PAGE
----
A Cultural Shift, Fashion Marketing for Athleisure
Over the past few years, “athleisure”—a clothing trend combining athletic wear and casual attire—has taken the fashion world by storm.
In an article from Business Insider, Dennis Green says that athleisure has changed the fashion industry to the extent of creating an entirely new category of clothing.
The popularity of athleisure reflects a lifestyle change towards health and fitness—a movement spearheaded by millennials.
And as many fashion brands are acknowledging, appealing to this new health-savvy population of fashionistas rather than dissuading them is the trick.
Any marketing expert can tell you that understanding the audience and its desires is key. Per a Harris poll, 72% of millennials prefer to spend their money on experiences, rather than material things. As athleisure clothing is typically worn for an experience, such as working out or hiking, they are more likely to spend their money on it.
Out of the numerous brands that have caught on to the trend, Lululemon could be considered the pioneer.
From the start, Lululemon never had to truly change its marketing strategy. Millennials ignited the cultural emphasis on health and wellness, bolstering the marketing success of companies like Lululemon that already had products catering to exercise and outdoor activities.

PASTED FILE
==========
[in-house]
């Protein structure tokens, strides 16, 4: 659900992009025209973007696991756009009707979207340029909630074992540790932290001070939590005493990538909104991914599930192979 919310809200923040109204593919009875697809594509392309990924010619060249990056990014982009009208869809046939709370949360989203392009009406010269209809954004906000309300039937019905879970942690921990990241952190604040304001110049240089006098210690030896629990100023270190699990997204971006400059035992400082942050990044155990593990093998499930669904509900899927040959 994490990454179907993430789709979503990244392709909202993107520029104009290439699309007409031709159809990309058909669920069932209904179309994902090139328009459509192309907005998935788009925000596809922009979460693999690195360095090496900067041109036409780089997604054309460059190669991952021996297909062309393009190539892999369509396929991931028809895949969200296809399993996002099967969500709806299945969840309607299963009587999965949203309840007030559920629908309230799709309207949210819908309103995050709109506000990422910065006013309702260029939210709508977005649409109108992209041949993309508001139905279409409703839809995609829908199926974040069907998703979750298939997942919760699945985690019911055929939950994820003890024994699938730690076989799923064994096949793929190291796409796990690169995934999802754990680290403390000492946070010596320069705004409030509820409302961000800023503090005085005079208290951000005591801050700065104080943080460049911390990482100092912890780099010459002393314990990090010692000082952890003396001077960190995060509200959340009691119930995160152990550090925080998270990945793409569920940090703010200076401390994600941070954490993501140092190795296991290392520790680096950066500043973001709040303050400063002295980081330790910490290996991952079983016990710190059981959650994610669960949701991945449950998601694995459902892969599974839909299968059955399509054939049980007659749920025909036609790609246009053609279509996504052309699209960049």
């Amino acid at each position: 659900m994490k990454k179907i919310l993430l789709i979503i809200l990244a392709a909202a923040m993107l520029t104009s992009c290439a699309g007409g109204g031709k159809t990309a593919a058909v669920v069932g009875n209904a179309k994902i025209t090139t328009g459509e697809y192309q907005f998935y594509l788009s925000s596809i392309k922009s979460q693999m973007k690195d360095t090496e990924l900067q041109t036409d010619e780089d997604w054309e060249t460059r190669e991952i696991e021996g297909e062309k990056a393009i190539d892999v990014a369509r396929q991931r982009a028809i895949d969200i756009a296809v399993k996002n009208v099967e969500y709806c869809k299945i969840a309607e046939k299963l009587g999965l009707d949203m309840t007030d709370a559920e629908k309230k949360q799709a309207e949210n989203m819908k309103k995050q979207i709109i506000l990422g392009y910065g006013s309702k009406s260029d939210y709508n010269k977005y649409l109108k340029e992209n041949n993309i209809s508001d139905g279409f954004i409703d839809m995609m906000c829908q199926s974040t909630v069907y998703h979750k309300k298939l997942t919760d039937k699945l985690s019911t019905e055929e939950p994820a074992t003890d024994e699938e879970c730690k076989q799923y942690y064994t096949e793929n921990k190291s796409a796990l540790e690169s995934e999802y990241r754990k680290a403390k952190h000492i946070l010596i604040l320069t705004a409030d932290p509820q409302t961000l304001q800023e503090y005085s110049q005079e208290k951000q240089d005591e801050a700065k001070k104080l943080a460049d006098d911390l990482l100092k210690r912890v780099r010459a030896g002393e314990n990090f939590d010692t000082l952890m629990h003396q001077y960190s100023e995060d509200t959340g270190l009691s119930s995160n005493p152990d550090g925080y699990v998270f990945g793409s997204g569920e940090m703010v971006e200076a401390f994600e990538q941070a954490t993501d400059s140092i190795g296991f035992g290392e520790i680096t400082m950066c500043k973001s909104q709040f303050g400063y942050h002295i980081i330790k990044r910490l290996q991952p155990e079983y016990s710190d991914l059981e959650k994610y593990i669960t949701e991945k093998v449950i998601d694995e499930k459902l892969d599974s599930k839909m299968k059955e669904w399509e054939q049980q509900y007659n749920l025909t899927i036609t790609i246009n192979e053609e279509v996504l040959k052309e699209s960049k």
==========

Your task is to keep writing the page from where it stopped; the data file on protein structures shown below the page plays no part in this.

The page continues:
A mixture of well-established fashion brands and niche brands have answered the athleisure trend. Old Navy and Target offer low-price athleisure gear, while more high-end fashion brands such as Tory Burch have created their own lines of athleisure clothing.
Meanwhile, smaller brands like Outdoor Voices launched in response to the demand for athleisure products.
Many speculate it was only during the height of the athleisure craze in 2015 that these other brands began to mimic Lululemon’s marketing practices.
The beauty is, this trend isn’t just for the millennial demographic. At CBC we’ve worked with female apparel brand Garnet Hill to spotlight their own athleisure line with content that is more than just about the physical piece – it’s about the lifestyle you live while wearing it.
In our opinion, these companies have the right idea. They appeal to this athleisure-crazed audience by promoting healthy experiences in a comfortable, fashion-focused way.